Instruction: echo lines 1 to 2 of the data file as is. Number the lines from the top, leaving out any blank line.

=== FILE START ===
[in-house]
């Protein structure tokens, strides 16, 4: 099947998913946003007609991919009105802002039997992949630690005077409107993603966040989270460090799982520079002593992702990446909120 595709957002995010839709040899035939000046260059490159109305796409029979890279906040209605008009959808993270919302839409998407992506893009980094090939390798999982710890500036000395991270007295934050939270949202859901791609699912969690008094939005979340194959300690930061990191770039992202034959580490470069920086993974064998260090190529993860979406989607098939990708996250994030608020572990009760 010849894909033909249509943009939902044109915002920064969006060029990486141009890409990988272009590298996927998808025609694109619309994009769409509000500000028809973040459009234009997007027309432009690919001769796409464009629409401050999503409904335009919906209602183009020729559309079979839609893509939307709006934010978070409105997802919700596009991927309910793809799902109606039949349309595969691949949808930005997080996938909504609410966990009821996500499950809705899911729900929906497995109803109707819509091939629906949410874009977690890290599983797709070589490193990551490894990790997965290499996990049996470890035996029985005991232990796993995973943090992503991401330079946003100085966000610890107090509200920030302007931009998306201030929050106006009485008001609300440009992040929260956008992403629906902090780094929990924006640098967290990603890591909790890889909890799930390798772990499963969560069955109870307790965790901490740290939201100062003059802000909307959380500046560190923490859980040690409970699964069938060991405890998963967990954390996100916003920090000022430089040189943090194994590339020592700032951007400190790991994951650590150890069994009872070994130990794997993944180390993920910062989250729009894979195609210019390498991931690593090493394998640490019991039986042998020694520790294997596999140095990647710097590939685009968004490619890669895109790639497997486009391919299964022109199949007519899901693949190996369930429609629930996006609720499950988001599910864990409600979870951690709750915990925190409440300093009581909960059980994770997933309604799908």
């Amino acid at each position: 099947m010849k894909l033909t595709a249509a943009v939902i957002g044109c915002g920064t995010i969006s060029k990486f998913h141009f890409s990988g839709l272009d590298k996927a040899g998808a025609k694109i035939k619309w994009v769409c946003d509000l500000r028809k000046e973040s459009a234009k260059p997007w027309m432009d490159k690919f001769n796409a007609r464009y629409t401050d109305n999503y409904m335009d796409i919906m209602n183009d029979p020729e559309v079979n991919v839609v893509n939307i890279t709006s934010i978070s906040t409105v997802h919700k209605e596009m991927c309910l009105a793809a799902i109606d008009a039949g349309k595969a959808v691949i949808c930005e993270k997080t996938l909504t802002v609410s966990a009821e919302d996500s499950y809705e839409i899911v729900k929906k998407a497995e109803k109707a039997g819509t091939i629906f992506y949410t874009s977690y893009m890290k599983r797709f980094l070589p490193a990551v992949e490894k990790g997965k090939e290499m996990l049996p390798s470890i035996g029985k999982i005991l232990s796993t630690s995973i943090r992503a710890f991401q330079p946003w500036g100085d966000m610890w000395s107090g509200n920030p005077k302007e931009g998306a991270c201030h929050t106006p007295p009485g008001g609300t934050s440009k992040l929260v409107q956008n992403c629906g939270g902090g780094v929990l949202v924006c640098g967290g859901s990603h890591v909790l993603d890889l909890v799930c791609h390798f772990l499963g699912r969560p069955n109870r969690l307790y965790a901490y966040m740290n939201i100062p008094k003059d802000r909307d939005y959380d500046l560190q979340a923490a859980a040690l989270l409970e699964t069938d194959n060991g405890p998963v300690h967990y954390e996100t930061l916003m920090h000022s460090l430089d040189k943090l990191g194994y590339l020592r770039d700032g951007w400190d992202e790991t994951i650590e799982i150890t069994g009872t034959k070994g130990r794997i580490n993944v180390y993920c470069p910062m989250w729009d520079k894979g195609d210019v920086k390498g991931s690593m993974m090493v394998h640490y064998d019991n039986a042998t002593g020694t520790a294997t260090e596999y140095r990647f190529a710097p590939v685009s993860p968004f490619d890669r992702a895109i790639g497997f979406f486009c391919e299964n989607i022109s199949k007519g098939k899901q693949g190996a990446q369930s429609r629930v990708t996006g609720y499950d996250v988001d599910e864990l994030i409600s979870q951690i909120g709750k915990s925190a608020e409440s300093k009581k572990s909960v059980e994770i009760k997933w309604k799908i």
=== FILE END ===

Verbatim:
[in-house]
């Protein structure tokens, strides 16, 4: 099947998913946003007609991919009105802002039997992949630690005077409107993603966040989270460090799982520079002593992702990446909120 595709957002995010839709040899035939000046260059490159109305796409029979890279906040209605008009959808993270919302839409998407992506893009980094090939390798999982710890500036000395991270007295934050939270949202859901791609699912969690008094939005979340194959300690930061990191770039992202034959580490470069920086993974064998260090190529993860979406989607098939990708996250994030608020572990009760 010849894909033909249509943009939902044109915002920064969006060029990486141009890409990988272009590298996927998808025609694109619309994009769409509000500000028809973040459009234009997007027309432009690919001769796409464009629409401050999503409904335009919906209602183009020729559309079979839609893509939307709006934010978070409105997802919700596009991927309910793809799902109606039949349309595969691949949808930005997080996938909504609410966990009821996500499950809705899911729900929906497995109803109707819509091939629906949410874009977690890290599983797709070589490193990551490894990790997965290499996990049996470890035996029985005991232990796993995973943090992503991401330079946003100085966000610890107090509200920030302007931009998306201030929050106006009485008001609300440009992040929260956008992403629906902090780094929990924006640098967290990603890591909790890889909890799930390798772990499963969560069955109870307790965790901490740290939201100062003059802000909307959380500046560190923490859980040690409970699964069938060991405890998963967990954390996100916003920090000022430089040189943090194994590339020592700032951007400190790991994951650590150890069994009872070994130990794997993944180390993920910062989250729009894979195609210019390498991931690593090493394998640490019991039986042998020694520790294997596999140095990647710097590939685009968004490619890669895109790639497997486009391919299964022109199949007519899901693949190996369930429609629930996006609720499950988001599910864990409600979870951690709750915990925190409440300093009581909960059980994770997933309604799908």